The EZWheel Six Wheel Mobile Platform has a fore and aft EZWheel omniwheel
mounted on each side of the vehicle with a conventional pneumatic tire
between them. The three left side wheels are mechanically linked and
driven by one motor. The right side wheels are also linked and driven
by a second independent motor. This six wheel mobile platform is
steered by controlling the speed and direction of the left and right
side wheels independently. As is the case for a military tank, bull
dozer, or skid steer tractor, the platform will turn in place about
its center by driving the left and right side wheels in opposite
directions (at the same speed).
As we shall show, the EZWheels tend to rotate at the same speed as the
center pneumatic wheels even if the EZWheels are not mechanically
linked to the center wheels. This is true whether the vehicle is
moving straight forward or is in the process of turning. An important
consequence of this fact is that the fore and aft EZWheels can be
driven via direct linkage with the pneumatic wheels without
differential gearing. In addition, the use of transverse wheels, each
having a small foot print, reduces scrubbing from forces perpendicular
to the direction of motion of the EZWheel. The combination of the
EZWheel tending to naturally rotate at the same rate as the pneumatic
wheel combined with the use of transverse wheels results in very
efficient operation with low energy loss due to friction in directions
other than the intended direction of motion of the platform.
Consider the following diagram:
The Diagram 1a is a bird's eye view of an EZWheel in front of a
central pneumatic drive wheel. Diagram 2 shows the entire platform
but let us concentrate on the relative motion of the central drive
wheel and one of the EZWheel omniwheels. An intuitive explanation of
the relative rotational speeds of the wheels goes as follows. Think
about the pneumatic wheel and the EZWheel directly in front of it.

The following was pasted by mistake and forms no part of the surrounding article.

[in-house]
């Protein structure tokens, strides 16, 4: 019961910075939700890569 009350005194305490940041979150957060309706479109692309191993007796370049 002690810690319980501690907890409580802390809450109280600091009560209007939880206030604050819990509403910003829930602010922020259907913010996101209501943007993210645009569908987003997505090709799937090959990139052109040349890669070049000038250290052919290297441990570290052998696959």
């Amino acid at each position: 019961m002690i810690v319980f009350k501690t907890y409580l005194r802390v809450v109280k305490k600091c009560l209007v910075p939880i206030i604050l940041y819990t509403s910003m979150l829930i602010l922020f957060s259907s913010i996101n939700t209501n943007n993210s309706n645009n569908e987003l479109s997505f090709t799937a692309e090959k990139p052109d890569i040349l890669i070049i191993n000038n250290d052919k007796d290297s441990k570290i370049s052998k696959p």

The drive wheel does one of two things. It either moves forward
(Diagram 1b) or it rotates about a vertical line drawn through its
center (Diagram 1c). When it moves forward, so does the EZWheel in
front of it. When the drive wheel turns about the center of a
vertical axis through its center, the EZWheel only has motion
perpendicular to the forward direction (just the transverse wheels
turn). The arrows in the pictures above show these relative motions.
All motion of the vehicle can be decomposed into rotations or
translations of the drive wheel. Hence, all motion of the EZWheel is
either forward at the same rate as the drive wheel or perpendicular to
its direction of motion.
We can make the situation more precise as follows. Imagine a large
surface in the shape of a disk with the origin (0,0) at the center of
the disk and an EZWheel resting on the surface of the disk at
coordinates (x,y) where y is the forward direction along a line across
the disk, x is perpendicular to that line and x > 0 (the line does not
go through the center of the disk). We picture this in Diagram 3.
Instead of the wheel moving, pretend for the moment that the EZWheel
remains fixed at position (x,y) and the disk rotates. The EZWheel
will rotate in the y direction at a speed equal to the surface of the
disk in the y direction and the little wheels of the EZWheel will
rotate in the x direction, each at a speed equal to the surface of the
disk in the x direction at their points of contact.
The speed in the y direction only depends on x, not on y. In other
words, no matter where you place the EZWheel along a line in the y
direction, its forward rotational speed will be the same, depending
only on how far it is in the x direction from the center of the disk.
That's just another way of saying that wheels that are all lined up
one in front of another all rotate at the same speed!
A more formal derivation of these properties uses basic trigonometry
and calculus, as follows.
Let R be the radius from (0,0) to (x,y) of a circle drawn through
(x,y) around the origin. Let A be the angle from the x axis to
the line through (x,y). Then, from elementary calculus we can
derive the following:
d(sin A)/dt = K cos A, for some constant K
==> d(y/R)/dt = K (x/R)
==> (1/R)(dy/dt) = K (x/R)
==> dy/dt = K x
i.e., the rate of change in the y direction is proportional to x and
only depends on x, the distance of the line from the center of the
Strictly speaking, this explanation only applies to a wheel that has
zero thickness, since for a real wheel, the distance x to the inner
part of the wheel is less than the distance x to the outer part of the
wheel. When the physical characteristics of an actual EZPlatform are
added to the equations, there are inevitable small losses in
efficiency, as there is with any real-world vehicle. Nevertheless,
the EZWheel platform is quantifiably more efficient than competing
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